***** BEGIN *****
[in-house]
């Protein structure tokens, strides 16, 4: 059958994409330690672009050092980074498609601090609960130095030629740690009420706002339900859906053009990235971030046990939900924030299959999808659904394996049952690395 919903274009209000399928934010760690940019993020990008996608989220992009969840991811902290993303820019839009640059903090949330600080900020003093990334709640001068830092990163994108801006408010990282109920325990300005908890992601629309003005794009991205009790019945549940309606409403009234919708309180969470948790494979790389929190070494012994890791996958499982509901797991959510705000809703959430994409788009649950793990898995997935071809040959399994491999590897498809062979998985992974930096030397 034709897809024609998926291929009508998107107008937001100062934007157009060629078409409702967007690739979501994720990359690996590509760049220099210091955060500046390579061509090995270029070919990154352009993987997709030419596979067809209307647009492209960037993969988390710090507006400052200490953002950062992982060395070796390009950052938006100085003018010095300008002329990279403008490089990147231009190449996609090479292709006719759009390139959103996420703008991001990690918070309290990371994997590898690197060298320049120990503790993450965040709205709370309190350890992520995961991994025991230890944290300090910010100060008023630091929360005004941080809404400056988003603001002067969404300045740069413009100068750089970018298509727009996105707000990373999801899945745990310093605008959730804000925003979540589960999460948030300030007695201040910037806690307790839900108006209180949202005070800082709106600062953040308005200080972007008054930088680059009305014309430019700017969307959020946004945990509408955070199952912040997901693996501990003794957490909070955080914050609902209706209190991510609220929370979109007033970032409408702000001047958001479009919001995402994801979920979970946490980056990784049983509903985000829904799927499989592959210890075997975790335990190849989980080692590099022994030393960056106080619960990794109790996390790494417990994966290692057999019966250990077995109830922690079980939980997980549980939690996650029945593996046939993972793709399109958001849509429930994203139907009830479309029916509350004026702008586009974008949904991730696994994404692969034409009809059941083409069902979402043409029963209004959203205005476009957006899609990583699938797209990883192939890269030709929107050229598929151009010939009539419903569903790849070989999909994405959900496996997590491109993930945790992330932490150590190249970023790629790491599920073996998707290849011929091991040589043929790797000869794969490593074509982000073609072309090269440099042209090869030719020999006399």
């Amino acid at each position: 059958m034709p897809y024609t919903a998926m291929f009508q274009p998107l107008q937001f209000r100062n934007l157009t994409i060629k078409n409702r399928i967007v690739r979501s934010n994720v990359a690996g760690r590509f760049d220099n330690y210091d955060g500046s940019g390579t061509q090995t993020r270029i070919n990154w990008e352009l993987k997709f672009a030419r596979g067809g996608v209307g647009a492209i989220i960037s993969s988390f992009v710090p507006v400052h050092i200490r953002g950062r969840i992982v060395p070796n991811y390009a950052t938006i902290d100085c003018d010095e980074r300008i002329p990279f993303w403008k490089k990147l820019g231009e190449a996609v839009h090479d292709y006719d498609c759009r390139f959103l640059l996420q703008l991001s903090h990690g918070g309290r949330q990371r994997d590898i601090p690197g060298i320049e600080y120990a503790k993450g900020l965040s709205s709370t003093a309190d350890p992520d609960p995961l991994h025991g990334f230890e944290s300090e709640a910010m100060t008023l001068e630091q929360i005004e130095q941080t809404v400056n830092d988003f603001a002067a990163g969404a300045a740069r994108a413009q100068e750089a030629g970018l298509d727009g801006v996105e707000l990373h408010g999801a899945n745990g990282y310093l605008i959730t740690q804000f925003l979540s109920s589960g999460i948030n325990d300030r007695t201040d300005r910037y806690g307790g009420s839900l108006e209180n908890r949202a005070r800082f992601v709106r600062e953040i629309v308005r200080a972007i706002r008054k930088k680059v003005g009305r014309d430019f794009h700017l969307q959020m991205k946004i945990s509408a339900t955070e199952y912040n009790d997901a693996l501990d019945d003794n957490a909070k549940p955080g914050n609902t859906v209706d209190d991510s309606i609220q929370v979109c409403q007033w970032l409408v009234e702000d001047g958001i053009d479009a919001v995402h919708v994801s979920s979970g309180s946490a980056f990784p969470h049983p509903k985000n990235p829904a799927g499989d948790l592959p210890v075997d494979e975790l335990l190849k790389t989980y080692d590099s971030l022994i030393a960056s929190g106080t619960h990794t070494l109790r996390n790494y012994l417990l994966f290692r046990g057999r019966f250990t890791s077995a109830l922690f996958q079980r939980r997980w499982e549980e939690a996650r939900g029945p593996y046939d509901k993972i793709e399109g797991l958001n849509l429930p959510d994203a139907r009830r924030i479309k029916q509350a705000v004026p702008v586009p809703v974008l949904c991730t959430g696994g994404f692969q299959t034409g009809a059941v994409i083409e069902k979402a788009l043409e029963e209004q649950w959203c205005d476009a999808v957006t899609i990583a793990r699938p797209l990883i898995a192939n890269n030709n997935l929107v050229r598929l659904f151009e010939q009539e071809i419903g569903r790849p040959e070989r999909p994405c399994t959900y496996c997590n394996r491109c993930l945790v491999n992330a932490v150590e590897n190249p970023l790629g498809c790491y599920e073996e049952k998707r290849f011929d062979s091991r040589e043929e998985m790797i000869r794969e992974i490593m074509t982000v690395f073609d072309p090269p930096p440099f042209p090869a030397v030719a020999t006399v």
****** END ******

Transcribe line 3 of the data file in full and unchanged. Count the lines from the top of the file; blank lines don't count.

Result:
């Amino acid at each position: 059958m034709p897809y024609t919903a998926m291929f009508q274009p998107l107008q937001f209000r100062n934007l157009t994409i060629k078409n409702r399928i967007v690739r979501s934010n994720v990359a690996g760690r590509f760049d220099n330690y210091d955060g500046s940019g390579t061509q090995t993020r270029i070919n990154w990008e352009l993987k997709f672009a030419r596979g067809g996608v209307g647009a492209i989220i960037s993969s988390f992009v710090p507006v400052h050092i200490r953002g950062r969840i992982v060395p070796n991811y390009a950052t938006i902290d100085c003018d010095e980074r300008i002329p990279f993303w403008k490089k990147l820019g231009e190449a996609v839009h090479d292709y006719d498609c759009r390139f959103l640059l996420q703008l991001s903090h990690g918070g309290r949330q990371r994997d590898i601090p690197g060298i320049e600080y120990a503790k993450g900020l965040s709205s709370t003093a309190d350890p992520d609960p995961l991994h025991g990334f230890e944290s300090e709640a910010m100060t008023l001068e630091q929360i005004e130095q941080t809404v400056n830092d988003f603001a002067a990163g969404a300045a740069r994108a413009q100068e750089a030629g970018l298509d727009g801006v996105e707000l990373h408010g999801a899945n745990g990282y310093l605008i959730t740690q804000f925003l979540s109920s589960g999460i948030n325990d300030r007695t201040d300005r910037y806690g307790g009420s839900l108006e209180n908890r949202a005070r800082f992601v709106r600062e953040i629309v308005r200080a972007i706002r008054k930088k680059v003005g009305r014309d430019f794009h700017l969307q959020m991205k946004i945990s509408a339900t955070e199952y912040n009790d997901a693996l501990d019945d003794n957490a909070k549940p955080g914050n609902t859906v209706d209190d991510s309606i609220q929370v979109c409403q007033w970032l409408v009234e702000d001047g958001i053009d479009a919001v995402h919708v994801s979920s979970g309180s946490a980056f990784p969470h049983p509903k985000n990235p829904a799927g499989d948790l592959p210890v075997d494979e975790l335990l190849k790389t989980y080692d590099s971030l022994i030393a960056s929190g106080t619960h990794t070494l109790r996390n790494y012994l417990l994966f290692r046990g057999r019966f250990t890791s077995a109830l922690f996958q079980r939980r997980w499982e549980e939690a996650r939900g029945p593996y046939d509901k993972i793709e399109g797991l958001n849509l429930p959510d994203a139907r009830r924030i479309k029916q509350a705000v004026p702008v586009p809703v974008l949904c991730t959430g696994g994404f692969q299959t034409g009809a059941v994409i083409e069902k979402a788009l043409e029963e209004q649950w959203c205005d476009a999808v957006t899609i990583a793990r699938p797209l990883i898995a192939n890269n030709n997935l929107v050229r598929l659904f151009e010939q009539e071809i419903g569903r790849p040959e070989r999909p994405c399994t959900y496996c997590n394996r491109c993930l945790v491999n992330a932490v150590e590897n190249p970023l790629g498809c790491y599920e073996e049952k998707r290849f011929d062979s091991r040589e043929e998985m790797i000869r794969e992974i490593m074509t982000v690395f073609d072309p090269p930096p440099f042209p090869a030397v030719a020999t006399v």